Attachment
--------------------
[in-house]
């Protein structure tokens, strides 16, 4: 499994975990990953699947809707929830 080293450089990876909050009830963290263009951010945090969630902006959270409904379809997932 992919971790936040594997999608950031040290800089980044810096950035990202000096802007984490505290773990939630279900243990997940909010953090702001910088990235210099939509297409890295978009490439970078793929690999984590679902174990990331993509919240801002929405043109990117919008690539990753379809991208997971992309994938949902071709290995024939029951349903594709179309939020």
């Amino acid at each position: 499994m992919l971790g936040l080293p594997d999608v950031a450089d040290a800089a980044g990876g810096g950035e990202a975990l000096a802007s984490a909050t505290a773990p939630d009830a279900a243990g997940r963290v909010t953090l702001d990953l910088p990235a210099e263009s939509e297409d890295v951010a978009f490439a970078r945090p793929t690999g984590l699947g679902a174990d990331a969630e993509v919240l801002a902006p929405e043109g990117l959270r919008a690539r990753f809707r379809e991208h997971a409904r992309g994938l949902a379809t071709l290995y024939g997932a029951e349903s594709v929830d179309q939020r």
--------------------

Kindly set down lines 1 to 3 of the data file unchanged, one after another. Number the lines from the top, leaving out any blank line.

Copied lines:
[in-house]
């Protein structure tokens, strides 16, 4: 499994975990990953699947809707929830 080293450089990876909050009830963290263009951010945090969630902006959270409904379809997932 992919971790936040594997999608950031040290800089980044810096950035990202000096802007984490505290773990939630279900243990997940909010953090702001910088990235210099939509297409890295978009490439970078793929690999984590679902174990990331993509919240801002929405043109990117919008690539990753379809991208997971992309994938949902071709290995024939029951349903594709179309939020």
């Amino acid at each position: 499994m992919l971790g936040l080293p594997d999608v950031a450089d040290a800089a980044g990876g810096g950035e990202a975990l000096a802007s984490a909050t505290a773990p939630d009830a279900a243990g997940r963290v909010t953090l702001d990953l910088p990235a210099e263009s939509e297409d890295v951010a978009f490439a970078r945090p793929t690999g984590l699947g679902a174990d990331a969630e993509v919240l801002a902006p929405e043109g990117l959270r919008a690539r990753f809707r379809e991208h997971a409904r992309g994938l949902a379809t071709l290995y024939g997932a029951e349903s594709v929830d179309q939020r």